10. If you had any advice for people getting into this field, what would it be?
Assuming this question concerns dissertation-level research, then I would say the three essential resources would be time, language skills and funds. Each book and document leads to another, and then to another and so forth, almost without end. It can take weeks, months and years to track down all of these evolving research leads. Once you have consulted material that can be found on the Internet, research expeditions to archives, both domestic and foreign, become necessary, and that will take some money for travel and accommodation. Finally, it would be a big help to have a couple of years of German grammar (or whatever the prime language of the research topic might be). Google Translate and other computer translators are wonderful, but if you are sitting in an archive somewhere taking notes on your laptop, you will not have time to type hundreds of pages of foreign language script into translator software. Having a basic understanding of the language can help you quickly scan the documents to see what you need to translate, copy or photograph.
11. How do you think we can encourage people to get into research – especially in an age of Wikipedia and the History Channel – to avoid repeating generalities and half-truths and in some instances, falsities?
One way would be to require Internet discussion forum participants to source their postings. Those who disagree with the statements made then have at least a starting point for further research. Unfortunately, few if any of the Luftwaffe-related websites do this and the Internet has become by far the biggest distributor of erroneous information. If readers are concerned enough about statements made relevant to a particular subject or topic in which they have a strong interest, then it should be incumbent upon them to verify and critique what was said.
12. What’s been the biggest frustration in research that you’ve faced?
For me, it was the ever-growing realization that the archival and German language material that I needed to explore was a bottomless pit that I could never reach the bottom of and thus be satisfied that I had completed my research. I think this happens to most researchers and it illustrates the need to establish an outline with parameters and cut-off dates. Without these self-imposed tools, the tendency to get sidetracked into other topics, be they related to the primary subject or otherwise, becomes a dangerous distraction.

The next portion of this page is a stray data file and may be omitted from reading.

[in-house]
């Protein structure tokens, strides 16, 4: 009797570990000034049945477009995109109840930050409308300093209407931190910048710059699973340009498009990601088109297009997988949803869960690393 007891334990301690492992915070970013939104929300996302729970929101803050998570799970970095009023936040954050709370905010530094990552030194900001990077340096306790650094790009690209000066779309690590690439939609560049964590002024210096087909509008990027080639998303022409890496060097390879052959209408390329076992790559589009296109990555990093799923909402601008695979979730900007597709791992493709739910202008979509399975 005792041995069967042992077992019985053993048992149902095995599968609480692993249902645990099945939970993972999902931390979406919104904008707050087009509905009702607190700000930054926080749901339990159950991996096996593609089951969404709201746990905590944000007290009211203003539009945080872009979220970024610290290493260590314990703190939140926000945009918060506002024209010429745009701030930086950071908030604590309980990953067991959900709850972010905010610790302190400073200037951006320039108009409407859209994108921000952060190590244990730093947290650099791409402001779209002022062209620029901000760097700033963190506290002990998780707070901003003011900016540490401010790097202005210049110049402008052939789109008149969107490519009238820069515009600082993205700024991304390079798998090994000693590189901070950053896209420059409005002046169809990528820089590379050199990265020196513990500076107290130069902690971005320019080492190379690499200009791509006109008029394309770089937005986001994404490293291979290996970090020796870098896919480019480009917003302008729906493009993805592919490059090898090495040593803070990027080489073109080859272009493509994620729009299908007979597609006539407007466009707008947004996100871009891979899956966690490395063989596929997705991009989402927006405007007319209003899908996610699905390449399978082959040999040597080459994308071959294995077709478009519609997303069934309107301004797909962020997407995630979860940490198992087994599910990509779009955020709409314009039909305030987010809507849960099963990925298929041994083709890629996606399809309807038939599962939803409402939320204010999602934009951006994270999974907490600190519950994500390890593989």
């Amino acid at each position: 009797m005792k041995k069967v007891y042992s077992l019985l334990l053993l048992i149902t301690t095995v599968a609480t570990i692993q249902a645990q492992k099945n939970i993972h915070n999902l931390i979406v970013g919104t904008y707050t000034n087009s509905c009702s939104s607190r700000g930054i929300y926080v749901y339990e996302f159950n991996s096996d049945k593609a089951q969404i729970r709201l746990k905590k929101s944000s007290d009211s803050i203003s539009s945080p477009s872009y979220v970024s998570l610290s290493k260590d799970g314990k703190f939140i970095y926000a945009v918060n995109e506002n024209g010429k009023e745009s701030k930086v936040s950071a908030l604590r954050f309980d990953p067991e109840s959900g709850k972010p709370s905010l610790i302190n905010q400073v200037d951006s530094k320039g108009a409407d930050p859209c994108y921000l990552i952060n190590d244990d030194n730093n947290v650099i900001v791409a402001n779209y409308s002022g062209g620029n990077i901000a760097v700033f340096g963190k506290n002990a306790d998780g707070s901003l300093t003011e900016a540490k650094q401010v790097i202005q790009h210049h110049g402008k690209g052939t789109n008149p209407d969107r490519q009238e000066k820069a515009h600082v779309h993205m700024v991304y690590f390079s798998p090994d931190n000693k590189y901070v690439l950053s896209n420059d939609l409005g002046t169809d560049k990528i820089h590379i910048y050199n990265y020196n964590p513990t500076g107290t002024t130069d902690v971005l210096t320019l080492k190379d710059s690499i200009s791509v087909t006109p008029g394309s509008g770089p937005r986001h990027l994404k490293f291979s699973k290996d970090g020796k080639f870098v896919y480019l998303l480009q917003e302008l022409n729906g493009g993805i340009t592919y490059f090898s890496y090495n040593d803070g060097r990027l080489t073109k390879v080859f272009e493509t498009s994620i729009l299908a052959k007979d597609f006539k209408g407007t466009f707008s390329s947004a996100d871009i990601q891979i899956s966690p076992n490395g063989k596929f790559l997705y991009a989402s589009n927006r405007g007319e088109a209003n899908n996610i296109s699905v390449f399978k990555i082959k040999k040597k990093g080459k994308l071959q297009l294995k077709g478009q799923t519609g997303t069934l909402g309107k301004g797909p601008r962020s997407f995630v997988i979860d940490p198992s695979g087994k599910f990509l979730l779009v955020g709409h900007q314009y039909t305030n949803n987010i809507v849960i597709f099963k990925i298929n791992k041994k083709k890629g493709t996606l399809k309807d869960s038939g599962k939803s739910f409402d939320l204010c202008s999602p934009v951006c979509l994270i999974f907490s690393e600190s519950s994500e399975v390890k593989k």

13. What’s one ‘wow’ moment that you’ve had in researching the Luftwaffe?
In 1987, ten years after I had started researching the Luftwaffe, I discovered that Clearwater Publishing had microfilmed the ULTRA DEFE 3 series at the PRO (Public Record Office = British National Archives) in London, and that all or parts of the series had been bought by various university libraries and these were available through interlibrary loan. Hallelujah!!! I was already convinced that I would die before ever getting to see this material, which consisted of the decryption of tens of thousands of classified Luftwaffe wartime messages. The series proved to be a huge goldmine of new information concerning units, operations, names of Luftwaffe personnel, etc. It was truly a ‘wow’ moment and only got better over the next twenty to 25 years as more and more of this material became open to the public. For me, it was like a bloodhound picking up a fresh scent.
14. Is there a project you’d love to look into, but just don’t have the time?
When I became a serious researcher and ‘archive rat’ using material in a variety of European languages it was 1977, and for the next twelve years my interests were very broad and included the German Wehrmacht, the armed forces of those nations that allied themselves with Germany (Bulgaria, Croatia, Finland, Hungary, Italy, Japan, Romania, and Slovakia), foreign volunteer units (the Osttruppen in particular), the Abwehr (German military intelligence service), etc. It wasn’t until the late 1980s that I began a very gradual shift to focus exclusively on the Luftwaffe. My time has run out to do anything more with these now (I was born the year before the Second World War began), so my final two projects after completing the Airfields monograph on Russia (including Belorussia, Bessarabia and Ukraine), plus the final monograph to cover the Baltic States, will be a revision of two of the others and then, if time allows, my last project will be to continue working on the history and units of the Flakartillerie branch of the Luftwaffe.
15. As a final question, do you have a favourite Luftwaffe aircraft, and if so, what is it?
Well, that’s kind of a tough question, but I think I would pick the Ju 188 in the role of a Fernaufklärer. There were a few others, certainly, that come close, but the Ju 188 has always had an edge on the others.